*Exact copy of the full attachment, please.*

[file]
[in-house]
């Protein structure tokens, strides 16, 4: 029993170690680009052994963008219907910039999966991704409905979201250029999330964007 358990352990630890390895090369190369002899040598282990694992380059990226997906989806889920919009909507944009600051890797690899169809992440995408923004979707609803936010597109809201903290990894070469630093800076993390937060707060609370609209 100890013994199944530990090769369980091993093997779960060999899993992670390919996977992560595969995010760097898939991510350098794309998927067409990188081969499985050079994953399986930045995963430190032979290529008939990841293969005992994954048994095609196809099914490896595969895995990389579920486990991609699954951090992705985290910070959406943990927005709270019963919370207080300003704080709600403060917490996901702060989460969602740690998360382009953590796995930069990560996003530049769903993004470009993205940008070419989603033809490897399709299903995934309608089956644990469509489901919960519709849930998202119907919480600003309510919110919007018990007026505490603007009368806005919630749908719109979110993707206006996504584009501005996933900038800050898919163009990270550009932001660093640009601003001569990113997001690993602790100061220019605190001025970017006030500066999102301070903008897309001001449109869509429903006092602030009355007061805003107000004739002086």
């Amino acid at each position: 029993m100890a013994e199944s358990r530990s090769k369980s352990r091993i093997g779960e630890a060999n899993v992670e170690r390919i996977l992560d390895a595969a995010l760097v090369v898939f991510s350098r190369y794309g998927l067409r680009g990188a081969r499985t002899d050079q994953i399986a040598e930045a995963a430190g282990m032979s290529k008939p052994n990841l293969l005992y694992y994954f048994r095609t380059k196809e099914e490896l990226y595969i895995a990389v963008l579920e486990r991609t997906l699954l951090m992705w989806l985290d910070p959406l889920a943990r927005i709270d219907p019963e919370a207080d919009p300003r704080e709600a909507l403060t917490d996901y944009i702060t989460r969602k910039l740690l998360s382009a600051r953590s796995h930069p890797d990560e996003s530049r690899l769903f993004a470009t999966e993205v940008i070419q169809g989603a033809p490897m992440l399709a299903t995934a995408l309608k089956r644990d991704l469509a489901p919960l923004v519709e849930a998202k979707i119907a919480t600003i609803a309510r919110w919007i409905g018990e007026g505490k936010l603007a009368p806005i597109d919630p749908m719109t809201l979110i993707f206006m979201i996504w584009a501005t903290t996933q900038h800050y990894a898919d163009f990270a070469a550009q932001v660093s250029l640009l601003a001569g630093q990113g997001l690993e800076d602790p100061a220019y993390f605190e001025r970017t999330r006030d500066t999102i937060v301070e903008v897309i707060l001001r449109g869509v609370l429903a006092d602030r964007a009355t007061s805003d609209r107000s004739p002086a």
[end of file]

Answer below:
[in-house]
């Protein structure tokens, strides 16, 4: 029993170690680009052994963008219907910039999966991704409905979201250029999330964007 358990352990630890390895090369190369002899040598282990694992380059990226997906989806889920919009909507944009600051890797690899169809992440995408923004979707609803936010597109809201903290990894070469630093800076993390937060707060609370609209 100890013994199944530990090769369980091993093997779960060999899993992670390919996977992560595969995010760097898939991510350098794309998927067409990188081969499985050079994953399986930045995963430190032979290529008939990841293969005992994954048994095609196809099914490896595969895995990389579920486990991609699954951090992705985290910070959406943990927005709270019963919370207080300003704080709600403060917490996901702060989460969602740690998360382009953590796995930069990560996003530049769903993004470009993205940008070419989603033809490897399709299903995934309608089956644990469509489901919960519709849930998202119907919480600003309510919110919007018990007026505490603007009368806005919630749908719109979110993707206006996504584009501005996933900038800050898919163009990270550009932001660093640009601003001569990113997001690993602790100061220019605190001025970017006030500066999102301070903008897309001001449109869509429903006092602030009355007061805003107000004739002086």
């Amino acid at each position: 029993m100890a013994e199944s358990r530990s090769k369980s352990r091993i093997g779960e630890a060999n899993v992670e170690r390919i996977l992560d390895a595969a995010l760097v090369v898939f991510s350098r190369y794309g998927l067409r680009g990188a081969r499985t002899d050079q994953i399986a040598e930045a995963a430190g282990m032979s290529k008939p052994n990841l293969l005992y694992y994954f048994r095609t380059k196809e099914e490896l990226y595969i895995a990389v963008l579920e486990r991609t997906l699954l951090m992705w989806l985290d910070p959406l889920a943990r927005i709270d219907p019963e919370a207080d919009p300003r704080e709600a909507l403060t917490d996901y944009i702060t989460r969602k910039l740690l998360s382009a600051r953590s796995h930069p890797d990560e996003s530049r690899l769903f993004a470009t999966e993205v940008i070419q169809g989603a033809p490897m992440l399709a299903t995934a995408l309608k089956r644990d991704l469509a489901p919960l923004v519709e849930a998202k979707i119907a919480t600003i609803a309510r919110w919007i409905g018990e007026g505490k936010l603007a009368p806005i597109d919630p749908m719109t809201l979110i993707f206006m979201i996504w584009a501005t903290t996933q900038h800050y990894a898919d163009f990270a070469a550009q932001v660093s250029l640009l601003a001569g630093q990113g997001l690993e800076d602790p100061a220019y993390f605190e001025r970017t999330r006030d500066t999102i937060v301070e903008v897309i707060l001001r449109g869509v609370l429903a006092d602030r964007a009355t007061s805003d609209r107000s004739p002086a």